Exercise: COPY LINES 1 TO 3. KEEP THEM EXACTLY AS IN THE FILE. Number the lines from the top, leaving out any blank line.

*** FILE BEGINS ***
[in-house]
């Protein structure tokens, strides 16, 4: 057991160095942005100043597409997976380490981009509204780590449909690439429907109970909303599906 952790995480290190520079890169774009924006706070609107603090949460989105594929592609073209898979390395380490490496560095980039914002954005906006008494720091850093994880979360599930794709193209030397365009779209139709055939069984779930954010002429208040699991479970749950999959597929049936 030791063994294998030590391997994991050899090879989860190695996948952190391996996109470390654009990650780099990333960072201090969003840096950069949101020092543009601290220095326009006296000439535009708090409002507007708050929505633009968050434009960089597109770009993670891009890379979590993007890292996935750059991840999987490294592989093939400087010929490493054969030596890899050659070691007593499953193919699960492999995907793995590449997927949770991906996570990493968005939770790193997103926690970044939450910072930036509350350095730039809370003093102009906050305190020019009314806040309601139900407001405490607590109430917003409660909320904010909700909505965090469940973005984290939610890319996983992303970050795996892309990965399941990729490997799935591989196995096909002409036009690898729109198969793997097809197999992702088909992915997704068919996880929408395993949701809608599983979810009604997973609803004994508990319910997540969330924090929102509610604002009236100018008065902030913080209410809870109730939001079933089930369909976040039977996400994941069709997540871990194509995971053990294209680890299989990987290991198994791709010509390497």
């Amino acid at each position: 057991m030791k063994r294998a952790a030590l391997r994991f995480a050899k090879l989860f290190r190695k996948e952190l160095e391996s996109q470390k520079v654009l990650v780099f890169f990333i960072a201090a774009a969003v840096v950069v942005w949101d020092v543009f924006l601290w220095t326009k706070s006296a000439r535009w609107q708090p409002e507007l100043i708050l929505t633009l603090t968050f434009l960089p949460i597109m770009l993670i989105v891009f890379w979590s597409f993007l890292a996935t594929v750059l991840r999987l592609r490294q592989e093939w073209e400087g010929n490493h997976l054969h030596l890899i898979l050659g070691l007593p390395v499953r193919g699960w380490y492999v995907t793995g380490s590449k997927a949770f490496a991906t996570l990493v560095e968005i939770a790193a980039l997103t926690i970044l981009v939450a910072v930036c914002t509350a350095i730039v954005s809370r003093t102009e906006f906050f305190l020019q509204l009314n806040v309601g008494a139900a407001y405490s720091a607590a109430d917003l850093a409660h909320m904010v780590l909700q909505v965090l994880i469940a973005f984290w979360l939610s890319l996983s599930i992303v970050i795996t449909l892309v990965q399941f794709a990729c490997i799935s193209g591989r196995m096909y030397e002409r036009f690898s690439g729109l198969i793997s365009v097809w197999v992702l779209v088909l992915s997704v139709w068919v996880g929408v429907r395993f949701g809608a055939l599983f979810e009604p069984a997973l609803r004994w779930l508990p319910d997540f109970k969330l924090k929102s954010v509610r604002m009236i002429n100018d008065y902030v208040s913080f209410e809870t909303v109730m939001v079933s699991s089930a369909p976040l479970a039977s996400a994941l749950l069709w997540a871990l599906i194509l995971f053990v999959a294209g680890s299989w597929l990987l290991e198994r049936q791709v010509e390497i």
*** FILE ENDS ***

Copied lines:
[in-house]
């Protein structure tokens, strides 16, 4: 057991160095942005100043597409997976380490981009509204780590449909690439429907109970909303599906 952790995480290190520079890169774009924006706070609107603090949460989105594929592609073209898979390395380490490496560095980039914002954005906006008494720091850093994880979360599930794709193209030397365009779209139709055939069984779930954010002429208040699991479970749950999959597929049936 030791063994294998030590391997994991050899090879989860190695996948952190391996996109470390654009990650780099990333960072201090969003840096950069949101020092543009601290220095326009006296000439535009708090409002507007708050929505633009968050434009960089597109770009993670891009890379979590993007890292996935750059991840999987490294592989093939400087010929490493054969030596890899050659070691007593499953193919699960492999995907793995590449997927949770991906996570990493968005939770790193997103926690970044939450910072930036509350350095730039809370003093102009906050305190020019009314806040309601139900407001405490607590109430917003409660909320904010909700909505965090469940973005984290939610890319996983992303970050795996892309990965399941990729490997799935591989196995096909002409036009690898729109198969793997097809197999992702088909992915997704068919996880929408395993949701809608599983979810009604997973609803004994508990319910997540969330924090929102509610604002009236100018008065902030913080209410809870109730939001079933089930369909976040039977996400994941069709997540871990194509995971053990294209680890299989990987290991198994791709010509390497």
């Amino acid at each position: 057991m030791k063994r294998a952790a030590l391997r994991f995480a050899k090879l989860f290190r190695k996948e952190l160095e391996s996109q470390k520079v654009l990650v780099f890169f990333i960072a201090a774009a969003v840096v950069v942005w949101d020092v543009f924006l601290w220095t326009k706070s006296a000439r535009w609107q708090p409002e507007l100043i708050l929505t633009l603090t968050f434009l960089p949460i597109m770009l993670i989105v891009f890379w979590s597409f993007l890292a996935t594929v750059l991840r999987l592609r490294q592989e093939w073209e400087g010929n490493h997976l054969h030596l890899i898979l050659g070691l007593p390395v499953r193919g699960w380490y492999v995907t793995g380490s590449k997927a949770f490496a991906t996570l990493v560095e968005i939770a790193a980039l997103t926690i970044l981009v939450a910072v930036c914002t509350a350095i730039v954005s809370r003093t102009e906006f906050f305190l020019q509204l009314n806040v309601g008494a139900a407001y405490s720091a607590a109430d917003l850093a409660h909320m904010v780590l909700q909505v965090l994880i469940a973005f984290w979360l939610s890319l996983s599930i992303v970050i795996t449909l892309v990965q399941f794709a990729c490997i799935s193209g591989r196995m096909y030397e002409r036009f690898s690439g729109l198969i793997s365009v097809w197999v992702l779209v088909l992915s997704v139709w068919v996880g929408v429907r395993f949701g809608a055939l599983f979810e009604p069984a997973l609803r004994w779930l508990p319910d997540f109970k969330l924090k929102s954010v509610r604002m009236i002429n100018d008065y902030v208040s913080f209410e809870t909303v109730m939001v079933s699991s089930a369909p976040l479970a039977s996400a994941l749950l069709w997540a871990l599906i194509l995971f053990v999959a294209g680890s299989w597929l990987l290991e198994r049936q791709v010509e390497i």